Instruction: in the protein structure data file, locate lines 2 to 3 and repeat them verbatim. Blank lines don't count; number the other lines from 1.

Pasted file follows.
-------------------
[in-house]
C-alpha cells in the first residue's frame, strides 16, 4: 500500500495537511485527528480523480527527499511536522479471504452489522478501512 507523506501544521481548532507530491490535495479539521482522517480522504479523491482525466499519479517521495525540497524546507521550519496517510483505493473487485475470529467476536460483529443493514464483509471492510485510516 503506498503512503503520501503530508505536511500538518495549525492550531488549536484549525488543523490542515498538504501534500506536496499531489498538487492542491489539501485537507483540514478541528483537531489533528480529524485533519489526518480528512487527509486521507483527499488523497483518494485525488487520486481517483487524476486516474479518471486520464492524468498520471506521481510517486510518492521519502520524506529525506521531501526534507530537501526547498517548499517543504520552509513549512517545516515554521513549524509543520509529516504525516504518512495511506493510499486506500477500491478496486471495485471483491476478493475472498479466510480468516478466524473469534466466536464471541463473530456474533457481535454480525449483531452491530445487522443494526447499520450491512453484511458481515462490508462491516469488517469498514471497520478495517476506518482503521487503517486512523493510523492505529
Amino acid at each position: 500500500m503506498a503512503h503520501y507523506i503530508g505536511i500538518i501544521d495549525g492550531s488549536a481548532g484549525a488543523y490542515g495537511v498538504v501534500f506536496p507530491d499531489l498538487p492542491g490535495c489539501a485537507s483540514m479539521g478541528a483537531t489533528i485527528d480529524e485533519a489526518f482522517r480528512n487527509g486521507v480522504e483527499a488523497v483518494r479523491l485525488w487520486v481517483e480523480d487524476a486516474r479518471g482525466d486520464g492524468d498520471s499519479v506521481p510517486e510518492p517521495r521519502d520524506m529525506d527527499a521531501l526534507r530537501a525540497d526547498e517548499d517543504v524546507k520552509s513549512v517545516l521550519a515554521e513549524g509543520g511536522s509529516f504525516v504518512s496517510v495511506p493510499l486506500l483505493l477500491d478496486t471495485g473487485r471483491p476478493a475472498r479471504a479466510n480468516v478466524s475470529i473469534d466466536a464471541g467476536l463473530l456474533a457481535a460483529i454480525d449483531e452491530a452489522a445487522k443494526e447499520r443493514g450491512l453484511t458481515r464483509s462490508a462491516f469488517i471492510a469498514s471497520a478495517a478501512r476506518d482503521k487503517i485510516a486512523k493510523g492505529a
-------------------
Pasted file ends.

C-alpha cells in the first residue's frame, strides 16, 4: 500500500495537511485527528480523480527527499511536522479471504452489522478501512 507523506501544521481548532507530491490535495479539521482522517480522504479523491482525466499519479517521495525540497524546507521550519496517510483505493473487485475470529467476536460483529443493514464483509471492510485510516 503506498503512503503520501503530508505536511500538518495549525492550531488549536484549525488543523490542515498538504501534500506536496499531489498538487492542491489539501485537507483540514478541528483537531489533528480529524485533519489526518480528512487527509486521507483527499488523497483518494485525488487520486481517483487524476486516474479518471486520464492524468498520471506521481510517486510518492521519502520524506529525506521531501526534507530537501526547498517548499517543504520552509513549512517545516515554521513549524509543520509529516504525516504518512495511506493510499486506500477500491478496486471495485471483491476478493475472498479466510480468516478466524473469534466466536464471541463473530456474533457481535454480525449483531452491530445487522443494526447499520450491512453484511458481515462490508462491516469488517469498514471497520478495517476506518482503521487503517486512523493510523492505529
Amino acid at each position: 500500500m503506498a503512503h503520501y507523506i503530508g505536511i500538518i501544521d495549525g492550531s488549536a481548532g484549525a488543523y490542515g495537511v498538504v501534500f506536496p507530491d499531489l498538487p492542491g490535495c489539501a485537507s483540514m479539521g478541528a483537531t489533528i485527528d480529524e485533519a489526518f482522517r480528512n487527509g486521507v480522504e483527499a488523497v483518494r479523491l485525488w487520486v481517483e480523480d487524476a486516474r479518471g482525466d486520464g492524468d498520471s499519479v506521481p510517486e510518492p517521495r521519502d520524506m529525506d527527499a521531501l526534507r530537501a525540497d526547498e517548499d517543504v524546507k520552509s513549512v517545516l521550519a515554521e513549524g509543520g511536522s509529516f504525516v504518512s496517510v495511506p493510499l486506500l483505493l477500491d478496486t471495485g473487485r471483491p476478493a475472498r479471504a479466510n480468516v478466524s475470529i473469534d466466536a464471541g467476536l463473530l456474533a457481535a460483529i454480525d449483531e452491530a452489522a445487522k443494526e447499520r443493514g450491512l453484511t458481515r464483509s462490508a462491516f469488517i471492510a469498514s471497520a478495517a478501512r476506518d482503521k487503517i485510516a486512523k493510523g492505529a